13:30   Lung and Respiration
An Adversarial Learning Approach to Generate Mechanical Ventilation Waveforms for Asynchrony Detection
L. Hao, T.H.G.F Bakkes, A. van Diepen, A.J.R de Bie Dekker, P.H. Woerlee, M. Mischi, S. Turco
Abstract: Patient-ventilator asynchrony (PVA) during mechanical ventilation can lead to pulmonary damage, complications and even increase mortality. A machine learning method is proposed in [1] for detection and diagnosis of PVAs. Proper training of these machine learning detection models requires a large amount of labelled data. However, the availability of clinical data with annotations is limited and simulated data is not ventilator specific. The influence of the hardware, servo control algorithms, and filtered noise is not included in the simulations. In our research, a new framework based on a generative adversarial network, called VentGAN, is developed to improve simulated data by learning the ventilator fingerprints from clinical unlabelled data, with the goal of providing a more powerful training dataset for algorithms as in [1]. The input of the network is the simulated data obtained by the patient-ventilator model developed in [2]. The VentGAN model consists of a generator and a discriminator. The generator reproduces the characteristics of the clinical data while preserving the annotations of the simulated ones. The role of the discriminator is to distinguish clinical data from generated data, thus pushing the generator to produce more realistic data. For this purpose, we construct the structure of the generator based on a U-Net architecture and develop the discriminator from a convolutional neural network. The loss function of the generator is modified to enforce similarity between the generated and simulated data. Qualitative validation was performed visually by the clinical expert. We compared the generated and simulated data to check whether the inspiratory and expiratory timings in the simulated data were altered when passing through VentGAN. Moreover, we verified that the characteristics of the clinical data, normally not present in the simulated data, were learned by the network and were visible in the generated data. Our qualitative analysis suggests that VentGAN is able to produce more realistic ventilatory waveforms, while maintaining the annotations unchanged. For a quantitative validation of our method, we will compare the PVA detection accuracy of the model in [1] by using as a training dataset the simulated data before and after passing it through VentGAN. The ability of VentGAN to produce more realistic simulated data was demonstrated qualitatively. This framework can be integrated with the PVAs detection models to further improve the accuracy of PVA detection, possibly decreasing the risk of pulmonary damage during mechanical ventilation. [1] Bakkes T H G F, Montree R J H, Mischi M, et al. A machine learning method for automatic detection and classification of patient-ventilator asynchrony[C]//2020 42nd Annual International Conference of the IEEE Engineering in Medicine & Biology Society (EMBC). IEEE, 2020: 150-153. [2] van Diepen A, Bakkes T H G F, De Bie A J R, et al. A Model-Based Approach to Synthetic Data Set Generation for Patient-Ventilator Waveforms for Machine Learning and Educational Use[J]. arXiv preprint arXiv:2103.15684, 2021.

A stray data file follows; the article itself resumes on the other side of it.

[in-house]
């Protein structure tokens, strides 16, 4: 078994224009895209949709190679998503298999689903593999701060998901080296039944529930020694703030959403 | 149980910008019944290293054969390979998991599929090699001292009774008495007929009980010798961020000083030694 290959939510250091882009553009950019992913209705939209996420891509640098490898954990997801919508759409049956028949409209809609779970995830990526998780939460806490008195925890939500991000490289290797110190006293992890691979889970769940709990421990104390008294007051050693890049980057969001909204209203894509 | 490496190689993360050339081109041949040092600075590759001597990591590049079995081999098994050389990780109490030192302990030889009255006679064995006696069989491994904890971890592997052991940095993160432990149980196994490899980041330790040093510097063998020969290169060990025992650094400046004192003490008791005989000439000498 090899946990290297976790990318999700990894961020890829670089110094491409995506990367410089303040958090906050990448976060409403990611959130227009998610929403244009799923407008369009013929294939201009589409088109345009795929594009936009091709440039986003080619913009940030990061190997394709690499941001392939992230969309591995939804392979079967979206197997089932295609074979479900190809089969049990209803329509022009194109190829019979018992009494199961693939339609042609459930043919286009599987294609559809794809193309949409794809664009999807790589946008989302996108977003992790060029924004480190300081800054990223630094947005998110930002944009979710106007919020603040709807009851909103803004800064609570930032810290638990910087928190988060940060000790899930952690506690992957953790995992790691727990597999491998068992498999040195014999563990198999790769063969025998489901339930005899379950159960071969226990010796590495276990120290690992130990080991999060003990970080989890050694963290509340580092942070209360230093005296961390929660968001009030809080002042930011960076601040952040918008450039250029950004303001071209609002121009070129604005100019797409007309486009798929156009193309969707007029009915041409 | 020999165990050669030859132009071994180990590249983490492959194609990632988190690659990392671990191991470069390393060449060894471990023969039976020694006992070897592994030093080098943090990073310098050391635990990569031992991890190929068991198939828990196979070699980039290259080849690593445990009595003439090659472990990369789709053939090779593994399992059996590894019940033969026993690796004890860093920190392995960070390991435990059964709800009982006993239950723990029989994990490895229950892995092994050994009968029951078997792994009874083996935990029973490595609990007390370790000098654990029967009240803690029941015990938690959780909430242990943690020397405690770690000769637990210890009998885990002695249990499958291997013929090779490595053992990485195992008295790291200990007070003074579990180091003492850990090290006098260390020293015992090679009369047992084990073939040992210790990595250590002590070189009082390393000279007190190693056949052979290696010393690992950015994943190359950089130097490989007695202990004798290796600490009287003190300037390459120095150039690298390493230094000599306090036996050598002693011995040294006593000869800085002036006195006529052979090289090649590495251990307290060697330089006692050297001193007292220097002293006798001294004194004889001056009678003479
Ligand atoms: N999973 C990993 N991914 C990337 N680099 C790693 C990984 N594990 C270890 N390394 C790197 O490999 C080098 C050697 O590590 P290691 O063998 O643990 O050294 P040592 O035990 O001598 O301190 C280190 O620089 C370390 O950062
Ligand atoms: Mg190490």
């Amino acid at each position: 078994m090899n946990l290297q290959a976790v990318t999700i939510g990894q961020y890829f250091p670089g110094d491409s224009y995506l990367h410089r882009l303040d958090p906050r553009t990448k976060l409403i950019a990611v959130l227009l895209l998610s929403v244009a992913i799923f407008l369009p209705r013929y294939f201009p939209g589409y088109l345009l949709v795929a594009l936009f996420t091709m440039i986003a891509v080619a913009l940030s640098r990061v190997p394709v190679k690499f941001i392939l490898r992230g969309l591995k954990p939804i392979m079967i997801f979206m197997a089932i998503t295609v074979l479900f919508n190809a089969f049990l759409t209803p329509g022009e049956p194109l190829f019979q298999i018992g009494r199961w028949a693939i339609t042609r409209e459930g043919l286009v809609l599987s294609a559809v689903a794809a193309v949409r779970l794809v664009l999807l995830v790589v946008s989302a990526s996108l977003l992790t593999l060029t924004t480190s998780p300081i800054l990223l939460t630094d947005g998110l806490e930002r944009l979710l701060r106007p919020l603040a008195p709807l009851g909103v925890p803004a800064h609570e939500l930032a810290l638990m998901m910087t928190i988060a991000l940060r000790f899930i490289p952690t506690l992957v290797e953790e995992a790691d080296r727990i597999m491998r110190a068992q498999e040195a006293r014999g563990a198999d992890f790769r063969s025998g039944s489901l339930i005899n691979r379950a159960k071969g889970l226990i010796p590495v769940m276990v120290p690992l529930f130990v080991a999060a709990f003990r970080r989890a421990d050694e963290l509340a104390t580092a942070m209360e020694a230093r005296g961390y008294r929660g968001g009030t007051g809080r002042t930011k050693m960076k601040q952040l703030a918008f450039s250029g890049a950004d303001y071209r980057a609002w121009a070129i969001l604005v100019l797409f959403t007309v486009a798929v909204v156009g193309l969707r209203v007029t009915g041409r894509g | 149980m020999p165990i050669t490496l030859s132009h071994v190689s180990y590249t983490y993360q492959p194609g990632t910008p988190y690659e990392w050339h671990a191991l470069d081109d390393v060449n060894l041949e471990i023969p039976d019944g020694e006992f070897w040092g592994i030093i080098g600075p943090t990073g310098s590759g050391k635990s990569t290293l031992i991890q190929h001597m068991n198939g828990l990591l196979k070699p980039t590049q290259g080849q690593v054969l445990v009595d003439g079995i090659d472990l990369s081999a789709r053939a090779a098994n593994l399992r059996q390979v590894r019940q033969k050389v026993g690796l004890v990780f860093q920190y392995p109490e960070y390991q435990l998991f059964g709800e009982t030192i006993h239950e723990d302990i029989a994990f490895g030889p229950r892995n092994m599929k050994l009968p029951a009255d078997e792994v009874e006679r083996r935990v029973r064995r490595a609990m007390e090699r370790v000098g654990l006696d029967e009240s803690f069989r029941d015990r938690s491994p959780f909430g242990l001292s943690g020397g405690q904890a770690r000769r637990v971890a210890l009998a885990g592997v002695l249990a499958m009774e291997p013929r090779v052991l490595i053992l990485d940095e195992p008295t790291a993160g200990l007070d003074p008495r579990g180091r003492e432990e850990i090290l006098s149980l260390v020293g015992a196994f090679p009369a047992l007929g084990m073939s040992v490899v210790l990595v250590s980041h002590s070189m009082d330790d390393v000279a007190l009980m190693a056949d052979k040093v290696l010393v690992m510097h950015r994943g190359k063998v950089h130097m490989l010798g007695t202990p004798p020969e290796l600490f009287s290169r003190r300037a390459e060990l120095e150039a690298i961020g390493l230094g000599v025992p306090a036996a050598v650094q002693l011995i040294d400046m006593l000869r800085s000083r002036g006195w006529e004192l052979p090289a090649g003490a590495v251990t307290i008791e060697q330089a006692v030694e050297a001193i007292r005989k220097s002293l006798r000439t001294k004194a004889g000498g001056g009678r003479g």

The use of simulated data can improve models for automated detection of patient-ventilator asynchrony
Tom Bakkes, Anouk van Diepen, Ashley De Bie, Massimo Mischi, Pierre Woerlee, Simona Turco
Abstract: Patient-ventilator asynchrony (PVA) is a hard-to-catch adverse event in mechanically ventilated critically ill patients and is associated with increased mortality [1]. There is a need for automated detection of asynchronies since current solutions are suboptimal. In previous research, a method for the automated detection of patient-ventilator asynchrony (PVA) was developed [2]. Proper validation of these methods is difficult because this requires independent datasets containing accurately labeled PVAs. However, these datasets are difficult to obtain, since labeling the data is labor-intensive, time-consuming, and prone to human errors. In contrast, simulating ventilation data allows for rapid generation of accurately labeled data and comprehensive datasets, as it does not require measurements on actual patients, and the timings needed to detect PVAs are inherently known. In this study, we investigated the feasibility of obtaining accurately labeled ventilation data from simulations, and the generalizability of the previously developed method to this data. A simulator developed in [3] was used to obtain the simulated data. In total, the simulation generated 64898 breathing cycles. The clinical data was the same data utilized in previous research, which consisted of 15 patients and contained 4275 breathing cycles [2]. The model was trained and tested in three different approaches. First, we performed cross-validation as in [2] with only clinical data. Second, the model was trained on clinical data and tested on simulated data. Finally, the model was trained on simulated data and tested on clinical data. The resulting precision and recall were respectively 97.5% and 98.0% for the first approach, 94.3% and 93.5% for the second approach, and 94.5% and 97.8% for the third approach. The overall performance was excellent, with the second and third approaches performing remarkably high, almost similar to the first approach in which the algorithm was both trained and tested on clinically labeled data. The second and third approaches confirm that the simulations generate accurate ventilation data for which the detection can be easily generalized to different datasets. This approach with simulated datasets will therefore help to accurately detect PVAs in real-time at the bedside of the patients. [1] C. de Haro et. Al., Intensive care Med Exp. (2019) [2] T. Bakkes et. Al., EMBC. (2020) [3] A. van Diepen et. Al., arXiv (2021)